As an LMT providing massage in a hospice setting can be equally emotionally rewarding and challenging. This article can help you better understand massage therapy and the end of life. Part of providing support to the client, the family, other caregivers, and members of the hospice or medical team, will be learning to recognize the signs that death may be imminent. There are several characteristic indications that death is 48 hours away or less.
Withdrawal is one of the first signs; the client begins to turn inward, focusing less on the physical body and more on the internal spirit. At this stage, active massage is not necessary; instead, you may choose to simply sit with the client, holding hands, if that is comfortable, and provide a gentle reminder that you are there, and they are not alone.
Metabolic changes and decreased oxygen intake may cause the client to become disoriented, anxious, or restless. Palliative massage can help ease “terminal restlessness,” a syndrome common in the last days of life. Breathing can become noisy and irregular as a person nears death. Respiration may increase in some cases, though generally as we die, the breathing slows down, as do the rest of our bodily functions. The client may experience apnea, or cessation of breathing, characterized by breathing at intervals of 10-40 seconds, also seen in clients who snore or have chronic sinus or respiratory problems. The practitioner may want to elevate the client’s head to ease breathing.
Typically, as a person nears death, he will stop eating and drinking, sleep more and more, and become less responsive. Individuals nearing death, like individuals in a coma, can often hear clearly, so it is appropriate to continue to speak in a comforting way to the client.
Clients with spiritual beliefs may benefit from visits with clergy or spiritual advisors. Changes in skin temperature can also be a sign that death is imminent. As we near death, circulation of blood to our extremities is reduced, preserving blood and oxygen flow for the vital last function of breathing. Thus, someone who is nearing death may have extremely cold hands, feet, and legs. Additionally, they may be clammy or damp from decreased blood flow. Blankets or light coverings can make the client feel more comfortable during this time.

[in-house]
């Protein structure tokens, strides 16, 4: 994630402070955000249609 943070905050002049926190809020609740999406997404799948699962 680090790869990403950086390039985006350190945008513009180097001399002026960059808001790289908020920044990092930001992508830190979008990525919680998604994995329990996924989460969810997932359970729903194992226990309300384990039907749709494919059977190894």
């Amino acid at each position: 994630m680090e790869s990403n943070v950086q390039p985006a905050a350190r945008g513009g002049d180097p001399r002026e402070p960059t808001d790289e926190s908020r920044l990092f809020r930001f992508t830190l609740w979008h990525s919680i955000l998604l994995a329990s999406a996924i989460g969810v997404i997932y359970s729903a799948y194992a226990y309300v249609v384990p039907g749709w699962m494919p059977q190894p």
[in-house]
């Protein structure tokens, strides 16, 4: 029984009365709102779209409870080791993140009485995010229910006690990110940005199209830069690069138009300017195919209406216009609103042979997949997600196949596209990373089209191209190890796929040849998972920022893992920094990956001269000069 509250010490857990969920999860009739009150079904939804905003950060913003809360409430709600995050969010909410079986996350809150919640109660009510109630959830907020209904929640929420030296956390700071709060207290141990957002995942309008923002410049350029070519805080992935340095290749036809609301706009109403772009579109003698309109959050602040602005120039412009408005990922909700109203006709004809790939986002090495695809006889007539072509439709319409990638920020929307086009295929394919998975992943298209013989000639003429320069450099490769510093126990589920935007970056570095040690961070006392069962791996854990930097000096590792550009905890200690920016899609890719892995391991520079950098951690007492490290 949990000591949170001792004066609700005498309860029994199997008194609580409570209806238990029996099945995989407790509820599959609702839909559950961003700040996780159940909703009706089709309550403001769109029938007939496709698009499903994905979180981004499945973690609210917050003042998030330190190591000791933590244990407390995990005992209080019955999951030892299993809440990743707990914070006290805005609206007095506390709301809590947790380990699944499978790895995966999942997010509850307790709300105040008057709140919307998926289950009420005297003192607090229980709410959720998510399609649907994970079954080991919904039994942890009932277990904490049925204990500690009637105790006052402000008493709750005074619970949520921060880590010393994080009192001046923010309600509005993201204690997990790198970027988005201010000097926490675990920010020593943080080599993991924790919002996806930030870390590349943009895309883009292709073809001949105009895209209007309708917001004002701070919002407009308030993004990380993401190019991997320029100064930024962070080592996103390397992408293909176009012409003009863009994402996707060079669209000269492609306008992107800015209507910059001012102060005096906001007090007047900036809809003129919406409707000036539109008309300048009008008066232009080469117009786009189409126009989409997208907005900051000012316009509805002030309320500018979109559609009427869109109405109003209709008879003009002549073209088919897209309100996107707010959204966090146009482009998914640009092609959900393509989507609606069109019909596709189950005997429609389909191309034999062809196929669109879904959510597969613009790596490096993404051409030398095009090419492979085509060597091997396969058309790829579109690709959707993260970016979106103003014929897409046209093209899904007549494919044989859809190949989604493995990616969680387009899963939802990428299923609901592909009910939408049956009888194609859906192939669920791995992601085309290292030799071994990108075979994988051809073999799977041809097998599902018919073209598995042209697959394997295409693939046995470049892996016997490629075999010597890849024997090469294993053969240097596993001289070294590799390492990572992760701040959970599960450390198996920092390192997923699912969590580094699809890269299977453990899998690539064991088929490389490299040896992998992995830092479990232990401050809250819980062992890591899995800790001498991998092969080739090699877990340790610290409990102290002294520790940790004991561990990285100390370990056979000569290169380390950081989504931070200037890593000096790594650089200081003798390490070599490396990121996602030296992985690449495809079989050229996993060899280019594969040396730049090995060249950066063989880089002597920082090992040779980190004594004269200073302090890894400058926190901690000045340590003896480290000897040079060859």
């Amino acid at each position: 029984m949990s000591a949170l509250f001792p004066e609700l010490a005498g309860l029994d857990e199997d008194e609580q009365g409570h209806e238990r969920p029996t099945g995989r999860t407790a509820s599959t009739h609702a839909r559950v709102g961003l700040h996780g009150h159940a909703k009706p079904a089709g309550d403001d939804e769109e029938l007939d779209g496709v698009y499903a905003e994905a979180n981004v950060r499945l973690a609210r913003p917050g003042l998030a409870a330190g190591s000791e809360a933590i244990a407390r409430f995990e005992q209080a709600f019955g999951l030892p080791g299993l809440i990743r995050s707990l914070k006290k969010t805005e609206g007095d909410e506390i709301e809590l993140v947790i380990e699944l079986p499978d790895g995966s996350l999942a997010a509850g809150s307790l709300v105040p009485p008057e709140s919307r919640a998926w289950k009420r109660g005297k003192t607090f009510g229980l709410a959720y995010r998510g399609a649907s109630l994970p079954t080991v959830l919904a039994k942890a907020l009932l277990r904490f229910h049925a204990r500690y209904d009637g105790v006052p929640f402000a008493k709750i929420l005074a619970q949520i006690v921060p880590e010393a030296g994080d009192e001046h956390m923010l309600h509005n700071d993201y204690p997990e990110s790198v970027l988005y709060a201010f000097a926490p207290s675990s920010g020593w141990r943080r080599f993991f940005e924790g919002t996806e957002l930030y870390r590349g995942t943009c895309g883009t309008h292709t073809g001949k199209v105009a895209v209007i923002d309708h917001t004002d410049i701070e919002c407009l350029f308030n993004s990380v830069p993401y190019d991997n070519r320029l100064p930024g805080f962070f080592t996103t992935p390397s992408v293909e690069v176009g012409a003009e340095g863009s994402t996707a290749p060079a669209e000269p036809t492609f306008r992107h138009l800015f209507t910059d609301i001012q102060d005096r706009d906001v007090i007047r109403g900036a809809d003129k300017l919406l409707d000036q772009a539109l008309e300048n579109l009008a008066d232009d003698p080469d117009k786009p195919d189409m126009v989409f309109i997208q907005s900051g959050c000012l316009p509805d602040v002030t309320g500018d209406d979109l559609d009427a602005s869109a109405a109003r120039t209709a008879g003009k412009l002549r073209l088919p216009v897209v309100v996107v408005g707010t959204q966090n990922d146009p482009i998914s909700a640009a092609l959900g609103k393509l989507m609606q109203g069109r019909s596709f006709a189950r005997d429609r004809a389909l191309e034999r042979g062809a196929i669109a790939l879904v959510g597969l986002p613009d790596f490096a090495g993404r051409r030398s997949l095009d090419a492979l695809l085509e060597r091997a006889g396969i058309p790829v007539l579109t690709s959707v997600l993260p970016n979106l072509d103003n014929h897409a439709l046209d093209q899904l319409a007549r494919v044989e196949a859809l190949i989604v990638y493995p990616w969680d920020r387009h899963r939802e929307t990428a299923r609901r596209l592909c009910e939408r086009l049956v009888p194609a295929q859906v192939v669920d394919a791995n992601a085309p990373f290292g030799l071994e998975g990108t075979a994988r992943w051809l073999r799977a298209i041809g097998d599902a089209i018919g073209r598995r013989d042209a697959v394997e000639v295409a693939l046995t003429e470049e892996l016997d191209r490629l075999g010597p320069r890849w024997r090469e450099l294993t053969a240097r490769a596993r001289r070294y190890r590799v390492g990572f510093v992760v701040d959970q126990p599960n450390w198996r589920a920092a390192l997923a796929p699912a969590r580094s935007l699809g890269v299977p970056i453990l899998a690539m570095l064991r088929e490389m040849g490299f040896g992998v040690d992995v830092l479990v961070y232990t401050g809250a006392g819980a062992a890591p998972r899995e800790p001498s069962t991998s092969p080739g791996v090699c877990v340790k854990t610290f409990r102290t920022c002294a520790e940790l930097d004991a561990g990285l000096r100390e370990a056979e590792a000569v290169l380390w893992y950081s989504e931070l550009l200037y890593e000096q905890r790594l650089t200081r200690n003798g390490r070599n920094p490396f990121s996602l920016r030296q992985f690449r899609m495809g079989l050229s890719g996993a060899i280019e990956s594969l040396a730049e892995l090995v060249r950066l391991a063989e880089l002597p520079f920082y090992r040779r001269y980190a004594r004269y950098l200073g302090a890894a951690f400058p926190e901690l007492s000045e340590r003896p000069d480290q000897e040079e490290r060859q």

Some clients nearing death experience what we might think of as hallucinations; seeing people who other people do not see, or feeling that a dead relative or loved one visited them during the night. In many cases, these images or feelings comfort the individual, but sometimes they can be frightening. The practitioner may want to ask the client if he or she would like to talk about the experience.
The practitioner may choose to remind the family and loved ones that they may want to say goodbye, to let the dying person know that those left behind will be all right. The opportunity to provide final reassurance to loved ones and remember their presence in our lives can be tremendously important and beneficial, for the individual who is dying as well as his/her family members and friends.
Death occurs with the client’s last breath and when the heart stops beating. If the massage practitioner is present at the time of death, it is appropriate to ask the family if they want you to stay, or if you can help them in any way. Offering to make phone calls or provide some type of assistance to the family can help them adjust to the death. It is important to be supportive of the family’s needs during that time. The family should be allowed to spend as much time as they feel necessary with their loved one after the death; there need be no rush to call the hospice nurse or the funeral home.
Many families will choose to sit with their loved one or invite other friends and family members to sit with them before taking the body away. The family may wish to bathe or dress their loved one for their funeral services.
Many families ask that the practitioner or other members of a hospice team attend the funeral or memorial services for their loved ones. This ritual can be of great value to the practitioner, helping him or her resolve and put closure on their experiences with a particular client, and offers the therapist a final period of time with the family, where they can share their compassion and deep connection to the client.